You could say that Friday's Jazz Depot concert by Grammy-nominated blues star Bobby Rush—celebrating the birthday of the well-known Tulsa-based harmonica player and blues educator David Berntson—has been six decades in the making.

             Rush himself explains: “See, there's a combination here. He's turning 60 years old. I've been performing for 60 years, so I started right around when he was born. That makes it real good.”

            Also helping make it real good is the fact that all proceeds from the show, billed as Bernesto's Birthday Bash and Benefit, will support the Oklahoma Jazz Hall of Fame's music education programs.

            “The Oklahoma Jazz Hall has been strong supporter if music education in our state.  I’ve personally worked with them on our annual Harp [harmonica] summit and other programs we've done and I believe in their mission,” says Berntson. “We're expecting a big crowd which translates into big support. I'm saying to people, `Don't give me presents.” We'll pass the hat when we get there, and we'll give that to the Jazz Hall’s music education, too.”

            Berntson, his wife, Liz, and area blues figure Big Al Jamieson are the show's sponsors, along with the Oklahoma Jazz Hall of Fame.

            “Liz has been hatching this plan with Bobby for a while,” Berntson says, who calls the blues legend “just an amazing guy.”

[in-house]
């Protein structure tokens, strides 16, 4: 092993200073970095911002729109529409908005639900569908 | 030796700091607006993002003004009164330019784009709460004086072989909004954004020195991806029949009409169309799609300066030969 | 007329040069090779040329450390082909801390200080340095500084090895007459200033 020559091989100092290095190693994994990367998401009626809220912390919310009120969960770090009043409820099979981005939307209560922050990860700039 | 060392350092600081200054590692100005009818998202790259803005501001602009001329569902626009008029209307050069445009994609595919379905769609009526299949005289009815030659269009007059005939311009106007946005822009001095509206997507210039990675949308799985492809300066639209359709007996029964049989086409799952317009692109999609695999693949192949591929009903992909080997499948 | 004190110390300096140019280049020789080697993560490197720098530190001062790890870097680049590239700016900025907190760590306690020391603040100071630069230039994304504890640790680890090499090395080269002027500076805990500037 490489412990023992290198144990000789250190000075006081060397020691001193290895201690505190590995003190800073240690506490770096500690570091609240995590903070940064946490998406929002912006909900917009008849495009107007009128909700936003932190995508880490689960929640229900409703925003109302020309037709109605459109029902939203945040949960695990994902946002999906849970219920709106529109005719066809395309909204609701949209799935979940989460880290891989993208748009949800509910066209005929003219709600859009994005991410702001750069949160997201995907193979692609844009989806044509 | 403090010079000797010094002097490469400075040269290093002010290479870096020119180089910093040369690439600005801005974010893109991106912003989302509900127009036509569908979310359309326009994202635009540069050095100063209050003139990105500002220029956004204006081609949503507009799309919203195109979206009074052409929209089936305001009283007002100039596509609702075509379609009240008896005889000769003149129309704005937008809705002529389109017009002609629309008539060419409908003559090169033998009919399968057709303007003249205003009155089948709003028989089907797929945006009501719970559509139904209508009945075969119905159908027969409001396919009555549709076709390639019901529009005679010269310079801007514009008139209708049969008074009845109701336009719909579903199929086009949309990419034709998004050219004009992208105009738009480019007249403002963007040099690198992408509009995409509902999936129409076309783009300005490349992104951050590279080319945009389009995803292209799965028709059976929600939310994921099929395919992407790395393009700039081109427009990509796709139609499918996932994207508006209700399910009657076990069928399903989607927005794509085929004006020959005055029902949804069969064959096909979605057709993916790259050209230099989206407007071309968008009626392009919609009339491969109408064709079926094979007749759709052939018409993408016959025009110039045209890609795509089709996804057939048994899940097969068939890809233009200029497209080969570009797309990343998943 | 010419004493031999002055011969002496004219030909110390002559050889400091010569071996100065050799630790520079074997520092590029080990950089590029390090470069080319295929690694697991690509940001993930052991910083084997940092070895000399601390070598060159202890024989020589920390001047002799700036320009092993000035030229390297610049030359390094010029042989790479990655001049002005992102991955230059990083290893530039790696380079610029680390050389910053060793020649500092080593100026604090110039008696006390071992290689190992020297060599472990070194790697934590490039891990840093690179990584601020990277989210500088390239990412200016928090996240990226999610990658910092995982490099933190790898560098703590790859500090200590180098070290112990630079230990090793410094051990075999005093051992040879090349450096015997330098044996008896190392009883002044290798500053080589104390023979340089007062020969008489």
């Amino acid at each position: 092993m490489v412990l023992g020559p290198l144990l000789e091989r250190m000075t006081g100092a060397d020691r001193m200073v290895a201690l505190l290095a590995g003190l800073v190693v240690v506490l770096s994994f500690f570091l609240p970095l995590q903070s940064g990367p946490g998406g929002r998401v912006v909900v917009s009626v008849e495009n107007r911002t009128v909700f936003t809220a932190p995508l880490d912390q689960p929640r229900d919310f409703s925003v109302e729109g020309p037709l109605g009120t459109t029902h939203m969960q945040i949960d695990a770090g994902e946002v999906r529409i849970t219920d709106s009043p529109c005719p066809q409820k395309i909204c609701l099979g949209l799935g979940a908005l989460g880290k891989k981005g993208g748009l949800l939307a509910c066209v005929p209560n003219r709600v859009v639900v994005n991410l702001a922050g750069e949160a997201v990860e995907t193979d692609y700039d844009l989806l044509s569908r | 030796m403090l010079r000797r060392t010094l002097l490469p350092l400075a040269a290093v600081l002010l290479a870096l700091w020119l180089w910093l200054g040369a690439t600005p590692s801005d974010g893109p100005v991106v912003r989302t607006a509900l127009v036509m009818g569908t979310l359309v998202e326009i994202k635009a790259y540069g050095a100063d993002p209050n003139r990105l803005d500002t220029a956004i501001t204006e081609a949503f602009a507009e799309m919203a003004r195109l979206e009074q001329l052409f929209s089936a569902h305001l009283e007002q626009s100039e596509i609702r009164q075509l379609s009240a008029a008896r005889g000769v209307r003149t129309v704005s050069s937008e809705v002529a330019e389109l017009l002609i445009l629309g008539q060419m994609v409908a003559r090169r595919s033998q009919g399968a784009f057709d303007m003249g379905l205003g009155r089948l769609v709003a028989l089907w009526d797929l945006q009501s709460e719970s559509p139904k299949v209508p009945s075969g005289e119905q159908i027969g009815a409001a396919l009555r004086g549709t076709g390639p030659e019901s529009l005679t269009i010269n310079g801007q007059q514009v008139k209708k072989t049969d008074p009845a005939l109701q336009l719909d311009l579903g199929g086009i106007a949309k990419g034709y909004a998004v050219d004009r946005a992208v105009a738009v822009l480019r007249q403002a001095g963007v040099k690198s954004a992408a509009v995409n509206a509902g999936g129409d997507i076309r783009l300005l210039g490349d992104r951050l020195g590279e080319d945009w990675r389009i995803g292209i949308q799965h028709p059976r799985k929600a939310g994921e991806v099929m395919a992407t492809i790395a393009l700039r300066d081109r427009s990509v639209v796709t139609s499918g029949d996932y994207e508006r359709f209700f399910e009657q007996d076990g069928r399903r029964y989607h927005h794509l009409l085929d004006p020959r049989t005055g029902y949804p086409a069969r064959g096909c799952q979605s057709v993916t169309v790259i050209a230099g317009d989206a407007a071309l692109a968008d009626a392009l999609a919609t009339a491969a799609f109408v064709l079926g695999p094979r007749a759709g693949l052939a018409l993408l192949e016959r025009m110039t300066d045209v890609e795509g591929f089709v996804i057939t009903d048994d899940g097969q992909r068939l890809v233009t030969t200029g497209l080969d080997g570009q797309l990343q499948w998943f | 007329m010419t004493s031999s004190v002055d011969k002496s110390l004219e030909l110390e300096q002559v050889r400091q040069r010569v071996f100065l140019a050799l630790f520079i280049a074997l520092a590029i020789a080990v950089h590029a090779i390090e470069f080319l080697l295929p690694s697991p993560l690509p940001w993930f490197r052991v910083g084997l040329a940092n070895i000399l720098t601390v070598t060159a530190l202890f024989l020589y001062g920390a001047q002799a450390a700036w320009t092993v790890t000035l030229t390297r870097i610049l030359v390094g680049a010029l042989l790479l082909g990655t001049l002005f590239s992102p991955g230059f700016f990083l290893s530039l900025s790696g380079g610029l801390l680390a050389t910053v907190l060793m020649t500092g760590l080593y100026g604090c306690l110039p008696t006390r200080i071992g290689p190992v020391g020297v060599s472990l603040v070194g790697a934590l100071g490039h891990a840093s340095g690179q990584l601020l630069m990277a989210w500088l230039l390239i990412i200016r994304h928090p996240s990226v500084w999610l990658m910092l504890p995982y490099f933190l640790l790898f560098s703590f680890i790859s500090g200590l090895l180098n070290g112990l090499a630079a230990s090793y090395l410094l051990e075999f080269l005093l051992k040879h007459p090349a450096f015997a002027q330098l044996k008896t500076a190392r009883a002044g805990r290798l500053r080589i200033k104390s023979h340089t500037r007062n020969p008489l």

“If you come early to the show, Bobby'll be in the crowd, and he'll talk to you and make you feel like a million bucks, man. He's one of my all-time favorite blues performers, and he has been for many years. I grew up in Illinois. I was living there 35 years ago, when he was living in Kewanee, Illinois, and we connected up then. I've seen him play festivals all around the world and gotten to know him. He's an absolute national treasure.”

            As an illustration, Bernston tells a story that happened during the King Biscuit Blues Festival in Helena, Arkansas a couple of years ago.

            “Bobby was headlining on Thursday, and I was doing Blues in the Schools all that day,” he says. “The Sonny Boy Blues Society brings us in to talk to a thousand kids and give away harmonicas, and in the afternoon, the tradition is that Liz and I donate harmonicas to the Boys and Girls Club in West Helena, a town that's down on its luck. We give away a few dozen harmonicas and do harmonica lessons, and it's really, really fun.”

            A little over a month earlier, Berntson had seen Rush at another festival and mentioned what he was going to be doing in West Helena on the day that Rush would be performing at the King Biscuit event.

            “So that Thursday, we're doing our deal in West Helena and he shows up,” remembers Berntson. “Bobby Rush shows up. And those kids hugged on his legs, and their moms are coming in, and they're saying, `Oh, wow. It's Bobby Rush!'”